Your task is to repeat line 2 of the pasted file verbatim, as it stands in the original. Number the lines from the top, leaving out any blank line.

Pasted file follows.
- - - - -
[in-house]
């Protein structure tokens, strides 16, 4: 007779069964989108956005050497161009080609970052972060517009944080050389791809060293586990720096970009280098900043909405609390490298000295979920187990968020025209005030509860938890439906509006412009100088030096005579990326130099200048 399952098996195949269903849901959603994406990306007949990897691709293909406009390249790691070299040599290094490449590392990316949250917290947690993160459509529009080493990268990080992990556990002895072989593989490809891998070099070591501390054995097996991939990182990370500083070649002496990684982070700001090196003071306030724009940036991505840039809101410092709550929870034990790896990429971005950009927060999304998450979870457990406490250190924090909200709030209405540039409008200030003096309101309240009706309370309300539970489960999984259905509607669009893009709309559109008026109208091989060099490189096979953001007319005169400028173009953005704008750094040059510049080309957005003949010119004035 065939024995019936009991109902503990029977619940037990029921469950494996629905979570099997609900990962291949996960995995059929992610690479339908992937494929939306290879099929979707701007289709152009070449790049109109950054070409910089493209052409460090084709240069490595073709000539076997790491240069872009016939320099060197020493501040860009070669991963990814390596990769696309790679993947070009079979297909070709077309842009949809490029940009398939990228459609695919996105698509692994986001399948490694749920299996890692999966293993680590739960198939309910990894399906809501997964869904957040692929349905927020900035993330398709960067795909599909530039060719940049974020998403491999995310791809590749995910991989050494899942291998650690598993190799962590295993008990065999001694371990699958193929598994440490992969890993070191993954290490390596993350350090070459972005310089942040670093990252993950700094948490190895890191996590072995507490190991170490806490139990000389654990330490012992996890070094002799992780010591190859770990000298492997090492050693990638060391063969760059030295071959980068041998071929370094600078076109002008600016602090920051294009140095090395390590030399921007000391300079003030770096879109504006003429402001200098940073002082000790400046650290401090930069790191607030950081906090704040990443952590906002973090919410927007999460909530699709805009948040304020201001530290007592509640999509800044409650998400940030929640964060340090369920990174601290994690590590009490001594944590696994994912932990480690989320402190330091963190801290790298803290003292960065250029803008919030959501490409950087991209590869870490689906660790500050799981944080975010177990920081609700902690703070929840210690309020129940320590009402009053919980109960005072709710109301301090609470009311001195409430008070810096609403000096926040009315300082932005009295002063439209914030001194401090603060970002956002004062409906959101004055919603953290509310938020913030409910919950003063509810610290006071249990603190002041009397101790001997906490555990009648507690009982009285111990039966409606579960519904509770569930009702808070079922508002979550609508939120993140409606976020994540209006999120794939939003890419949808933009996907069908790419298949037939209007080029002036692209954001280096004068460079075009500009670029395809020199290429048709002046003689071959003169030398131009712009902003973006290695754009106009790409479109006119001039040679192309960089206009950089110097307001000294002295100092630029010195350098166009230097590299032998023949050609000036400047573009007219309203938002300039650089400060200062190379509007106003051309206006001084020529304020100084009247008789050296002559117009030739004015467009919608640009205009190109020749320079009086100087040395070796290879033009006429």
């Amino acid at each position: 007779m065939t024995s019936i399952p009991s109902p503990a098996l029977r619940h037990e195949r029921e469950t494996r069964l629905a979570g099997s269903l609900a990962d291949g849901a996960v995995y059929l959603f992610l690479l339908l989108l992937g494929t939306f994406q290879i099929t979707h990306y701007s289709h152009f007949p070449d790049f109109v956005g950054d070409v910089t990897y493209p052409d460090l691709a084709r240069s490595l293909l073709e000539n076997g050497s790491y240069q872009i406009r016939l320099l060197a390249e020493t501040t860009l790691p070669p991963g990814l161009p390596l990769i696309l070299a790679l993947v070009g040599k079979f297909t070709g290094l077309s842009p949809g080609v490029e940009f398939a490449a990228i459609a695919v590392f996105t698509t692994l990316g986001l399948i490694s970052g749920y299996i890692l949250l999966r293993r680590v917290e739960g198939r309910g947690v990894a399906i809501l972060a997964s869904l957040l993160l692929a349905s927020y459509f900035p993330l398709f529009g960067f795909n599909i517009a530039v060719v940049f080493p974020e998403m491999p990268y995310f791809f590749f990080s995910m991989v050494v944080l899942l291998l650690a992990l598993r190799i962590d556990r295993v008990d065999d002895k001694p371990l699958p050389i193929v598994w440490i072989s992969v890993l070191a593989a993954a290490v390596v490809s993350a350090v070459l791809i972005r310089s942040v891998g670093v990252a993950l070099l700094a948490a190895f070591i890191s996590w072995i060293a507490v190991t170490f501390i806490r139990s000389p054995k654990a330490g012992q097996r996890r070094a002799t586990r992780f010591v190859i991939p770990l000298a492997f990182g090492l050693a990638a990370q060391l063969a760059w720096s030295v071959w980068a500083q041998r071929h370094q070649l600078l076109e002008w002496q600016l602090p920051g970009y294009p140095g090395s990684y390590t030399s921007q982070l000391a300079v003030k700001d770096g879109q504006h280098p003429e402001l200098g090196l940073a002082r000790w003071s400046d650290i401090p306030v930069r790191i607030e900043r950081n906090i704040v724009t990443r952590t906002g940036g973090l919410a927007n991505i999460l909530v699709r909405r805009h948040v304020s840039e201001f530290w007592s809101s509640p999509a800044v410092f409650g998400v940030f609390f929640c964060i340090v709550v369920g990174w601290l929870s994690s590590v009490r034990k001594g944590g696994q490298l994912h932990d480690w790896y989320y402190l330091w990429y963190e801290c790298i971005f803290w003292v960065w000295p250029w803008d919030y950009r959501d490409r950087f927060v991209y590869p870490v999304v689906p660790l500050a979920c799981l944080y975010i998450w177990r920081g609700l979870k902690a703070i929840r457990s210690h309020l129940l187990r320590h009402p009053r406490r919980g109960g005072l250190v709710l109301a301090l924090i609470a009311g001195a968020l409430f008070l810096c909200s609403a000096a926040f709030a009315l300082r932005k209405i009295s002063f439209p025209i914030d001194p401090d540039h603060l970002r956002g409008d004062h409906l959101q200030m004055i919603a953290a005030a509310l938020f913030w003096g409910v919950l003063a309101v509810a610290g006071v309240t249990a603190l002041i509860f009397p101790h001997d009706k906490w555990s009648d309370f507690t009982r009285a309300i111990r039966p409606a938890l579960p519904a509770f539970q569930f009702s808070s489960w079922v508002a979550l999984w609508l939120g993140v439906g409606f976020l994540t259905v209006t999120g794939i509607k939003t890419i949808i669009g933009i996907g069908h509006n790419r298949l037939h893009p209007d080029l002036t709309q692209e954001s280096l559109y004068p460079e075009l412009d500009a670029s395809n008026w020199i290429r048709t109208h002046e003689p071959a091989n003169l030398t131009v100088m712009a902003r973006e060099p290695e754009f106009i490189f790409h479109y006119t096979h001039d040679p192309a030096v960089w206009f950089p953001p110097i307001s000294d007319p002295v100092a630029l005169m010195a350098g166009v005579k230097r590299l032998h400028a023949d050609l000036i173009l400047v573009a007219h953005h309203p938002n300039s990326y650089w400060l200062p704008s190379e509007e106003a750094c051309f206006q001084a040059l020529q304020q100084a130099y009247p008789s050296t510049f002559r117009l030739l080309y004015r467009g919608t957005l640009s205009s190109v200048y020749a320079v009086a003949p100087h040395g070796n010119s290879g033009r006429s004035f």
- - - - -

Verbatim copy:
């Protein structure tokens, strides 16, 4: 007779069964989108956005050497161009080609970052972060517009944080050389791809060293586990720096970009280098900043909405609390490298000295979920187990968020025209005030509860938890439906509006412009100088030096005579990326130099200048 399952098996195949269903849901959603994406990306007949990897691709293909406009390249790691070299040599290094490449590392990316949250917290947690993160459509529009080493990268990080992990556990002895072989593989490809891998070099070591501390054995097996991939990182990370500083070649002496990684982070700001090196003071306030724009940036991505840039809101410092709550929870034990790896990429971005950009927060999304998450979870457990406490250190924090909200709030209405540039409008200030003096309101309240009706309370309300539970489960999984259905509607669009893009709309559109008026109208091989060099490189096979953001007319005169400028173009953005704008750094040059510049080309957005003949010119004035 065939024995019936009991109902503990029977619940037990029921469950494996629905979570099997609900990962291949996960995995059929992610690479339908992937494929939306290879099929979707701007289709152009070449790049109109950054070409910089493209052409460090084709240069490595073709000539076997790491240069872009016939320099060197020493501040860009070669991963990814390596990769696309790679993947070009079979297909070709077309842009949809490029940009398939990228459609695919996105698509692994986001399948490694749920299996890692999966293993680590739960198939309910990894399906809501997964869904957040692929349905927020900035993330398709960067795909599909530039060719940049974020998403491999995310791809590749995910991989050494899942291998650690598993190799962590295993008990065999001694371990699958193929598994440490992969890993070191993954290490390596993350350090070459972005310089942040670093990252993950700094948490190895890191996590072995507490190991170490806490139990000389654990330490012992996890070094002799992780010591190859770990000298492997090492050693990638060391063969760059030295071959980068041998071929370094600078076109002008600016602090920051294009140095090395390590030399921007000391300079003030770096879109504006003429402001200098940073002082000790400046650290401090930069790191607030950081906090704040990443952590906002973090919410927007999460909530699709805009948040304020201001530290007592509640999509800044409650998400940030929640964060340090369920990174601290994690590590009490001594944590696994994912932990480690989320402190330091963190801290790298803290003292960065250029803008919030959501490409950087991209590869870490689906660790500050799981944080975010177990920081609700902690703070929840210690309020129940320590009402009053919980109960005072709710109301301090609470009311001195409430008070810096609403000096926040009315300082932005009295002063439209914030001194401090603060970002956002004062409906959101004055919603953290509310938020913030409910919950003063509810610290006071249990603190002041009397101790001997906490555990009648507690009982009285111990039966409606579960519904509770569930009702808070079922508002979550609508939120993140409606976020994540209006999120794939939003890419949808933009996907069908790419298949037939209007080029002036692209954001280096004068460079075009500009670029395809020199290429048709002046003689071959003169030398131009712009902003973006290695754009106009790409479109006119001039040679192309960089206009950089110097307001000294002295100092630029010195350098166009230097590299032998023949050609000036400047573009007219309203938002300039650089400060200062190379509007106003051309206006001084020529304020100084009247008789050296002559117009030739004015467009919608640009205009190109020749320079009086100087040395070796290879033009006429």